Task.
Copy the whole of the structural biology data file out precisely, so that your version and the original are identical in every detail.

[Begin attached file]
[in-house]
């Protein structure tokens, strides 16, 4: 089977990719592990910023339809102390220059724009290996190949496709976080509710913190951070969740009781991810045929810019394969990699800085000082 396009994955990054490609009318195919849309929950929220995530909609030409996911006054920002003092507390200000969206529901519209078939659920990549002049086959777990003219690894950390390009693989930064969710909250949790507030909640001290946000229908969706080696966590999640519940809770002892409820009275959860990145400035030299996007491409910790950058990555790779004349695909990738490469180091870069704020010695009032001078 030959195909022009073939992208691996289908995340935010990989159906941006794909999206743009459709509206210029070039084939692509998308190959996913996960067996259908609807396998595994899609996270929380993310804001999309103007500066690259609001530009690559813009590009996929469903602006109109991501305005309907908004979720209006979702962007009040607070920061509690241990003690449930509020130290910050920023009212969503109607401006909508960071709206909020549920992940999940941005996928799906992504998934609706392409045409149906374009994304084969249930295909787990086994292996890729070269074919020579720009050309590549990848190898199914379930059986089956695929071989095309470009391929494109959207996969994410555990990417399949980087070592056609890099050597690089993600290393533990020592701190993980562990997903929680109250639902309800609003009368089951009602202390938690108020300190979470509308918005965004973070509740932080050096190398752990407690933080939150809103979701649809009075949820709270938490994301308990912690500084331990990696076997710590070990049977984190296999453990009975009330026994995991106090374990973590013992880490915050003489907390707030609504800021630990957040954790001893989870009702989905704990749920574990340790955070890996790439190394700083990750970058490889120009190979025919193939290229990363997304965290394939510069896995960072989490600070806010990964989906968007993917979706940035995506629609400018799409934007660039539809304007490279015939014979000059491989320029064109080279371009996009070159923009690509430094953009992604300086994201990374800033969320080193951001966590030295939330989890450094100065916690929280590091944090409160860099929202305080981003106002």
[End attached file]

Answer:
[in-house]
């Protein structure tokens, strides 16, 4: 089977990719592990910023339809102390220059724009290996190949496709976080509710913190951070969740009781991810045929810019394969990699800085000082 396009994955990054490609009318195919849309929950929220995530909609030409996911006054920002003092507390200000969206529901519209078939659920990549002049086959777990003219690894950390390009693989930064969710909250949790507030909640001290946000229908969706080696966590999640519940809770002892409820009275959860990145400035030299996007491409910790950058990555790779004349695909990738490469180091870069704020010695009032001078 030959195909022009073939992208691996289908995340935010990989159906941006794909999206743009459709509206210029070039084939692509998308190959996913996960067996259908609807396998595994899609996270929380993310804001999309103007500066690259609001530009690559813009590009996929469903602006109109991501305005309907908004979720209006979702962007009040607070920061509690241990003690449930509020130290910050920023009212969503109607401006909508960071709206909020549920992940999940941005996928799906992504998934609706392409045409149906374009994304084969249930295909787990086994292996890729070269074919020579720009050309590549990848190898199914379930059986089956695929071989095309470009391929494109959207996969994410555990990417399949980087070592056609890099050597690089993600290393533990020592701190993980562990997903929680109250639902309800609003009368089951009602202390938690108020300190979470509308918005965004973070509740932080050096190398752990407690933080939150809103979701649809009075949820709270938490994301308990912690500084331990990696076997710590070990049977984190296999453990009975009330026994995991106090374990973590013992880490915050003489907390707030609504800021630990957040954790001893989870009702989905704990749920574990340790955070890996790439190394700083990750970058490889120009190979025919193939290229990363997304965290394939510069896995960072989490600070806010990964989906968007993917979706940035995506629609400018799409934007660039539809304007490279015939014979000059491989320029064109080279371009996009070159923009690509430094953009992604300086994201990374800033969320080193951001966590030295939330989890450094100065916690929280590091944090409160860099929202305080981003106002």